New York – State Senator Liz Krueger released the following statement today in reaction to a lawsuit filed by the Mayor’s Office of Special Enforcement (OSE) against the owners of four Manhattan residential buildings accused of operating illegal hotels:

“I applaud yesterday’s action by the OSE to stop the illegal hotels operating out of these four buildings, two of which are in my district.  Illegal hotel activity is a growing problem in New York City, removing thousands of desperately needed affordable units from the market, many of which are subsidized at taxpayer expense. Tenants in these buildings face serious safety and security concerns, as well as harassment and even eviction proceedings by unscrupulous building owners and managers who want to free up more units for this illegal – but lucrative – alternate use.

“This lawsuit demonstrate the vital work of the OSE in addressing the growth of illegal hotels, and the continued need for additional vigilance and resources to stem the tide of illegal hotel activity.  Thank you to OSE staff, Mayor de Blasio, and the City Council for focusing more attention on this critical issue. I look forward to continuing to work with residents, community groups, and my colleagues in government to preserve affordable housing and put dangerous illegal hotels out of business.”

The OSE lawsuit names four apartment buildings in Manhattan and their owners: 15 West 55th St., 19 West 55th St., 336 West 46th St., and 334 W 46th St. One of the defendants in the suit, 15 West 55th St Property LLC, was named earlier this week by Public Advocate Letitia James as one of the 30 top illegal hotel operators in New York City, and another defendant, Ben Zion Suky, is a defendant in a similar suit filed last month.  The full complaint can be viewed by following this link:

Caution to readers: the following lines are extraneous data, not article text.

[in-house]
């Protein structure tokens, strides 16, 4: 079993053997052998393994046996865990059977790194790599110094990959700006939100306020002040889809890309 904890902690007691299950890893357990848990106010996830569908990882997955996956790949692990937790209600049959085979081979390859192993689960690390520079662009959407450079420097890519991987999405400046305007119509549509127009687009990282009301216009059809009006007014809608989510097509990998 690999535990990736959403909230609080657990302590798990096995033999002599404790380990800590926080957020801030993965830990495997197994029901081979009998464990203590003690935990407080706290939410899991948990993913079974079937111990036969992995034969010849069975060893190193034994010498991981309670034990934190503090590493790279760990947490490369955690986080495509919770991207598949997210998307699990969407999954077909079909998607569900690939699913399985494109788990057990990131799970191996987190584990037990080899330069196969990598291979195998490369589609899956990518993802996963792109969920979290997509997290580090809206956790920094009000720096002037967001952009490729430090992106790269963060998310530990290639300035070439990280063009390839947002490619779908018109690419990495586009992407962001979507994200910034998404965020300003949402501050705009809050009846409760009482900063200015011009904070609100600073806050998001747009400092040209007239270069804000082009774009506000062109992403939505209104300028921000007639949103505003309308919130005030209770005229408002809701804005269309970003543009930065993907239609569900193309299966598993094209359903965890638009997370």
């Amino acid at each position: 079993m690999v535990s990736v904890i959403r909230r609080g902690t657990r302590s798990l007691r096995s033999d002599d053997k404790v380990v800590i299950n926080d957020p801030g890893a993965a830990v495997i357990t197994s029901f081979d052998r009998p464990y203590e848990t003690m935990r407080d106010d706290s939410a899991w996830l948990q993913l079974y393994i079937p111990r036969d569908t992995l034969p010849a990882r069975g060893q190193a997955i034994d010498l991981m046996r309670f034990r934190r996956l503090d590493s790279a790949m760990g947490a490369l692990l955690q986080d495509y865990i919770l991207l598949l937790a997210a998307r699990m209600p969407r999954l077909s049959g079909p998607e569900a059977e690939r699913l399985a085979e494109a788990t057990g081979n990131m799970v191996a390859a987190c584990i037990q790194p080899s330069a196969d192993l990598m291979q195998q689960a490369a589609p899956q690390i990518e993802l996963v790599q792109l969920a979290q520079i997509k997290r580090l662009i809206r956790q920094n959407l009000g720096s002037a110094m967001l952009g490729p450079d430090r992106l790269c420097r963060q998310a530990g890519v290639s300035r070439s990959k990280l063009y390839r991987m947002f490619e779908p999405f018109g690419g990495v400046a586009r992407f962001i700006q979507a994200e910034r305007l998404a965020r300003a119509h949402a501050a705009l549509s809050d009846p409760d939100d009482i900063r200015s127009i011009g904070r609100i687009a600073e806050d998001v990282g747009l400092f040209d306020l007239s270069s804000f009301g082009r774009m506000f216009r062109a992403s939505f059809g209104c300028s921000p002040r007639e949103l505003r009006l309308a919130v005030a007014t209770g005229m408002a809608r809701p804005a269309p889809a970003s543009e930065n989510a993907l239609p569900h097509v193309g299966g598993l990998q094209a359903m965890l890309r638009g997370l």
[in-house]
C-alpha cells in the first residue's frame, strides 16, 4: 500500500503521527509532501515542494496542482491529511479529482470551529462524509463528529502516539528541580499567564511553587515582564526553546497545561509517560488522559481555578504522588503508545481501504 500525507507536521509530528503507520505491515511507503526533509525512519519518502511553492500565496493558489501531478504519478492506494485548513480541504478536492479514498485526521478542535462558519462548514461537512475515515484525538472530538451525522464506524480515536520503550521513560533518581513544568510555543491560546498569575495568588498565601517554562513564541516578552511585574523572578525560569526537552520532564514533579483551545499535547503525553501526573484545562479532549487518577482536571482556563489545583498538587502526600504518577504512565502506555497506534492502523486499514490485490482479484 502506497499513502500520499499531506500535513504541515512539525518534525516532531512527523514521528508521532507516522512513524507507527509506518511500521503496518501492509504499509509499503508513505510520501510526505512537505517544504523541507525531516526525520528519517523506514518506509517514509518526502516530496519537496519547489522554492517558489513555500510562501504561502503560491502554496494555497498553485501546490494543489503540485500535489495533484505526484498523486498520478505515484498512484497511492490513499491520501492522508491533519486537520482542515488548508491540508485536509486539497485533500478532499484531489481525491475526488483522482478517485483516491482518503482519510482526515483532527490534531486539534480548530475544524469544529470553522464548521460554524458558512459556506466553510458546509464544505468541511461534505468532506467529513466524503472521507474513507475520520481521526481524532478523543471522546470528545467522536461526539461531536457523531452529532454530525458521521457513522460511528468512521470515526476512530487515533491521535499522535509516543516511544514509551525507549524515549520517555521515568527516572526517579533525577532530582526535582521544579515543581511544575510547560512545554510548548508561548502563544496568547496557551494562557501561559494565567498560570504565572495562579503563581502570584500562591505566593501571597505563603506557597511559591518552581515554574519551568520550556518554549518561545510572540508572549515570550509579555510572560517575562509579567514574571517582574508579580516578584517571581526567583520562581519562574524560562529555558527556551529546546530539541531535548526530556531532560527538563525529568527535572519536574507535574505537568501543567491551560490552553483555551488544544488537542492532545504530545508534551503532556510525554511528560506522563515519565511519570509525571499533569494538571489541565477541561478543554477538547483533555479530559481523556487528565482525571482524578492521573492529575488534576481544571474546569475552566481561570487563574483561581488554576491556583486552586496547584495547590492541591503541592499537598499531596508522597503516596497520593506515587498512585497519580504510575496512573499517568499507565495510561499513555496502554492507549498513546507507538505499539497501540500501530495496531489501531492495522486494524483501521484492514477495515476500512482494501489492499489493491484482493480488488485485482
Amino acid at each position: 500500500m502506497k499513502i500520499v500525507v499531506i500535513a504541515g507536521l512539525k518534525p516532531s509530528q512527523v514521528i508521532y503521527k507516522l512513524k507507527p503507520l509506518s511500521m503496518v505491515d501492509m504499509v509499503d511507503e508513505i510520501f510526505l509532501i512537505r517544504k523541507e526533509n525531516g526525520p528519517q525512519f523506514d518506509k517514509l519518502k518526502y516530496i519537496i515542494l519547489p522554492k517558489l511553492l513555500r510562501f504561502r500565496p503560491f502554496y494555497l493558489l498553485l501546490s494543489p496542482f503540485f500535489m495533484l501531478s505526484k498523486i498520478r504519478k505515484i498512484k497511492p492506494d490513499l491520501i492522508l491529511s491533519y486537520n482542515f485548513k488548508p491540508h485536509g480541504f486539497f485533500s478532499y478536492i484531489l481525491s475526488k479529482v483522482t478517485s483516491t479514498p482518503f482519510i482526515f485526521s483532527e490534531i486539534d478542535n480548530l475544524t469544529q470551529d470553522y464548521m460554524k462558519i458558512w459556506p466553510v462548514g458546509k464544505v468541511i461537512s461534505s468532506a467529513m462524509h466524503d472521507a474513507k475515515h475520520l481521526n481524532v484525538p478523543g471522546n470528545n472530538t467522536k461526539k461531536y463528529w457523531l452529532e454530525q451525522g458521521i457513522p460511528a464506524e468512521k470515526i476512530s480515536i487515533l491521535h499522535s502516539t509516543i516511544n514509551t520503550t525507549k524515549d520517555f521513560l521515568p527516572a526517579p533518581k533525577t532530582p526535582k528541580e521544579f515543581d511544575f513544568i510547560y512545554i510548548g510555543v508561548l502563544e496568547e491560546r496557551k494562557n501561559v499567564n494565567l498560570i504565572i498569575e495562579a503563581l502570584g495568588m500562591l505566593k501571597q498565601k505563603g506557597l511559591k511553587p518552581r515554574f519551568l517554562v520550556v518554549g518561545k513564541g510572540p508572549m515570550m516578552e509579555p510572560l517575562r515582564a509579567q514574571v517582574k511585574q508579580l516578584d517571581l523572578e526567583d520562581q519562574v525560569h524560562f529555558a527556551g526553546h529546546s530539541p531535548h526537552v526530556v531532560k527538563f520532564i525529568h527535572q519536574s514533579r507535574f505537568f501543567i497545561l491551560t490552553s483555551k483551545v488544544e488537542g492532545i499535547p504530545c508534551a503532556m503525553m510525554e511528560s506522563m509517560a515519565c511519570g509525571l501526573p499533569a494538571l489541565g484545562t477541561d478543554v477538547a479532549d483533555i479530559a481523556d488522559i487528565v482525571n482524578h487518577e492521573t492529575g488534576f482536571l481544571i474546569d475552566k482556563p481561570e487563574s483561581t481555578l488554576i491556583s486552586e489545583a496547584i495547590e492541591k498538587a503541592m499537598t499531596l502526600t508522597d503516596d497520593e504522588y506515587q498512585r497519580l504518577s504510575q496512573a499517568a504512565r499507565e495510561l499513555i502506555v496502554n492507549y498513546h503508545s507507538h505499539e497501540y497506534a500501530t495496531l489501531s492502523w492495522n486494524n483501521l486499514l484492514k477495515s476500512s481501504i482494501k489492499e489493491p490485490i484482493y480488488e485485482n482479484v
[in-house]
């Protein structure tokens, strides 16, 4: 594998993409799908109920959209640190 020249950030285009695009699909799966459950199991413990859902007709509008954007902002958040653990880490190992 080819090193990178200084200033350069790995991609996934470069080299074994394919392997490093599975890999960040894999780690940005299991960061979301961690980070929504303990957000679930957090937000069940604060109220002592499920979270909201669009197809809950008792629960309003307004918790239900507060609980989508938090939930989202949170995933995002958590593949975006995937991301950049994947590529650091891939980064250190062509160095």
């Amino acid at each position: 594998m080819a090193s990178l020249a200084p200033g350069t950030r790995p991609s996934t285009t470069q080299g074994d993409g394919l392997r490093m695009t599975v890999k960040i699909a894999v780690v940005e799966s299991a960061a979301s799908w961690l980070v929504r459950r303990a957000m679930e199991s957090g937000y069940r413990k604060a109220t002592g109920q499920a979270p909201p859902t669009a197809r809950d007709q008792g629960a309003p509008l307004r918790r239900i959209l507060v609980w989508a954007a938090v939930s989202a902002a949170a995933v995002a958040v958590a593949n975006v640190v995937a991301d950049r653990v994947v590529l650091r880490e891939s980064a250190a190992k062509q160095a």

At a City Council hearing in January, Audrey Smaltz, a rent-stabilized tenant at 15 West 55th St., testified about the safety, security and quality of life concerns she and her neighbors have experienced as a result of illegal hotel activity in their building. Her testimony read, in part:

“That building has been my home and its tenants have been my neighbors for over 35 years.  For many years, everyone in the building knew one another, and there was a genuine sense of safety and community.  Now, things have changed a lot.  My friends and neighbors are being replaced by strangers and tourists thanks to websites like Airbnb and others who allow people to rent out their apartments.  Of the 37 apartments in my building, only seven are currently inhabited by rent stabilized tenants.

“The landlords are running an illegal hotel business.  We don’t want that.  We are all senior citizens.  I am a woman of a certain age, and I want to live in the same safe peaceful building we have always lived in.  Not only have we lost our sense of safety, but the landlord has chosen to ignore our requests for necessary repairs.  Instead, they are doing extensive renovations to make the vacant apartments more appealing to short term tenants because they make a lot of money with short term stays.  Not long ago one of the tourists staying in our building wandered onto my terrace.  It was a terrible, frightening experience, about 11 o’clock in the evening, that made me realize just how vulnerable a position my landlord has put me in by choosing to profit over the safety of our tenants and community.”

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